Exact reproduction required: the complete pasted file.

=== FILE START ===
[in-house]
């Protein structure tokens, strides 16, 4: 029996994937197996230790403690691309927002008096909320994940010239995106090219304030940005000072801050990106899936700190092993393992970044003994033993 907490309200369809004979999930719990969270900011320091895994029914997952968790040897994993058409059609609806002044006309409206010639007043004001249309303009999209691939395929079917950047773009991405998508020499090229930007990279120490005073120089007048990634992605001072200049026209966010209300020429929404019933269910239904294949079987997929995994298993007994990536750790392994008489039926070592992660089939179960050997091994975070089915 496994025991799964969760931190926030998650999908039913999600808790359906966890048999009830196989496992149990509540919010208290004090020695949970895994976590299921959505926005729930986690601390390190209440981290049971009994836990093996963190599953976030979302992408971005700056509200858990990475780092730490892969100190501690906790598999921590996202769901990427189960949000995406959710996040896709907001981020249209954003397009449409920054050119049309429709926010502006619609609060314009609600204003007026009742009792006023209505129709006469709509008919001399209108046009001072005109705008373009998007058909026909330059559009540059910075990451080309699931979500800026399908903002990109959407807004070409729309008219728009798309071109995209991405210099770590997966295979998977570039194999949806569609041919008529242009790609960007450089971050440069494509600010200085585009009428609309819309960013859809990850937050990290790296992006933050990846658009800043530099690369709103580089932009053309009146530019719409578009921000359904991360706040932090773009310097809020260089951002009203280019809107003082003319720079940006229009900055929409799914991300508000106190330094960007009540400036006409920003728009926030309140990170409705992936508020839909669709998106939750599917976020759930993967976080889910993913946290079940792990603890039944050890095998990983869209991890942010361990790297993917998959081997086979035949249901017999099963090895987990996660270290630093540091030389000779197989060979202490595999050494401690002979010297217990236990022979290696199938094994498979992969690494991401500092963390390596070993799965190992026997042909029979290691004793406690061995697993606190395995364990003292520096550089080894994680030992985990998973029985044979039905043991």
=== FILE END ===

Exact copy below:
[in-house]
């Protein structure tokens, strides 16, 4: 029996994937197996230790403690691309927002008096909320994940010239995106090219304030940005000072801050990106899936700190092993393992970044003994033993 907490309200369809004979999930719990969270900011320091895994029914997952968790040897994993058409059609609806002044006309409206010639007043004001249309303009999209691939395929079917950047773009991405998508020499090229930007990279120490005073120089007048990634992605001072200049026209966010209300020429929404019933269910239904294949079987997929995994298993007994990536750790392994008489039926070592992660089939179960050997091994975070089915 496994025991799964969760931190926030998650999908039913999600808790359906966890048999009830196989496992149990509540919010208290004090020695949970895994976590299921959505926005729930986690601390390190209440981290049971009994836990093996963190599953976030979302992408971005700056509200858990990475780092730490892969100190501690906790598999921590996202769901990427189960949000995406959710996040896709907001981020249209954003397009449409920054050119049309429709926010502006619609609060314009609600204003007026009742009792006023209505129709006469709509008919001399209108046009001072005109705008373009998007058909026909330059559009540059910075990451080309699931979500800026399908903002990109959407807004070409729309008219728009798309071109995209991405210099770590997966295979998977570039194999949806569609041919008529242009790609960007450089971050440069494509600010200085585009009428609309819309960013859809990850937050990290790296992006933050990846658009800043530099690369709103580089932009053309009146530019719409578009921000359904991360706040932090773009310097809020260089951002009203280019809107003082003319720079940006229009900055929409799914991300508000106190330094960007009540400036006409920003728009926030309140990170409705992936508020839909669709998106939750599917976020759930993967976080889910993913946290079940792990603890039944050890095998990983869209991890942010361990790297993917998959081997086979035949249901017999099963090895987990996660270290630093540091030389000779197989060979202490595999050494401690002979010297217990236990022979290696199938094994498979992969690494991401500092963390390596070993799965190992026997042909029979290691004793406690061995697993606190395995364990003292520096550089080894994680030992985990998973029985044979039905043991």